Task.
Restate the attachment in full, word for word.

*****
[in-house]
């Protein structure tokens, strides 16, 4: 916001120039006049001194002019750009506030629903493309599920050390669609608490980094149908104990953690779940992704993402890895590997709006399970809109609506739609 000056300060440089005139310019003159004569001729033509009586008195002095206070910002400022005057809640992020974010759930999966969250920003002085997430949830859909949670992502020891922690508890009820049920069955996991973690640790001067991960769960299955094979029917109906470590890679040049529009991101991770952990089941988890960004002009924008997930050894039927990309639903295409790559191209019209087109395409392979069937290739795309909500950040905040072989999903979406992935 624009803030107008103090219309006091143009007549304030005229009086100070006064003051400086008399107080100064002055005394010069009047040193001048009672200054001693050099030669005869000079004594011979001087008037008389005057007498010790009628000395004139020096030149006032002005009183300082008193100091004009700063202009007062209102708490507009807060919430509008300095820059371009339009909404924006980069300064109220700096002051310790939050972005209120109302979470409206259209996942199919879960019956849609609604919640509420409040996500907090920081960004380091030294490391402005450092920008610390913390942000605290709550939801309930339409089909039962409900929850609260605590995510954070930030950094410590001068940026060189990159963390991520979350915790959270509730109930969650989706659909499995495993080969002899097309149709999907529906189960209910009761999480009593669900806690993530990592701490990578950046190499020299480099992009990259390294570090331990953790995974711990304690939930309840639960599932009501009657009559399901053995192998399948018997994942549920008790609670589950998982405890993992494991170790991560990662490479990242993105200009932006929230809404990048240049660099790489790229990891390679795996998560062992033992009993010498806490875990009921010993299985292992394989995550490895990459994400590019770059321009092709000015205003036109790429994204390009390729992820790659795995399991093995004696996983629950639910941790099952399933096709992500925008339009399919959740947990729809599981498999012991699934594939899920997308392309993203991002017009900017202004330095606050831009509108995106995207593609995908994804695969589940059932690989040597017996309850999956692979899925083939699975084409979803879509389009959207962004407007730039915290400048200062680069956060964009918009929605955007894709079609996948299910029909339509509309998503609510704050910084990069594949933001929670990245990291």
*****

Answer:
[in-house]
């Protein structure tokens, strides 16, 4: 916001120039006049001194002019750009506030629903493309599920050390669609608490980094149908104990953690779940992704993402890895590997709006399970809109609506739609 000056300060440089005139310019003159004569001729033509009586008195002095206070910002400022005057809640992020974010759930999966969250920003002085997430949830859909949670992502020891922690508890009820049920069955996991973690640790001067991960769960299955094979029917109906470590890679040049529009991101991770952990089941988890960004002009924008997930050894039927990309639903295409790559191209019209087109395409392979069937290739795309909500950040905040072989999903979406992935 624009803030107008103090219309006091143009007549304030005229009086100070006064003051400086008399107080100064002055005394010069009047040193001048009672200054001693050099030669005869000079004594011979001087008037008389005057007498010790009628000395004139020096030149006032002005009183300082008193100091004009700063202009007062209102708490507009807060919430509008300095820059371009339009909404924006980069300064109220700096002051310790939050972005209120109302979470409206259209996942199919879960019956849609609604919640509420409040996500907090920081960004380091030294490391402005450092920008610390913390942000605290709550939801309930339409089909039962409900929850609260605590995510954070930030950094410590001068940026060189990159963390991520979350915790959270509730109930969650989706659909499995495993080969002899097309149709999907529906189960209910009761999480009593669900806690993530990592701490990578950046190499020299480099992009990259390294570090331990953790995974711990304690939930309840639960599932009501009657009559399901053995192998399948018997994942549920008790609670589950998982405890993992494991170790991560990662490479990242993105200009932006929230809404990048240049660099790489790229990891390679795996998560062992033992009993010498806490875990009921010993299985292992394989995550490895990459994400590019770059321009092709000015205003036109790429994204390009390729992820790659795995399991093995004696996983629950639910941790099952399933096709992500925008339009399919959740947990729809599981498999012991699934594939899920997308392309993203991002017009900017202004330095606050831009509108995106995207593609995908994804695969589940059932690989040597017996309850999956692979899925083939699975084409979803879509389009959207962004407007730039915290400048200062680069956060964009918009929605955007894709079609996948299910029909339509509309998503609510704050910084990069594949933001929670990245990291």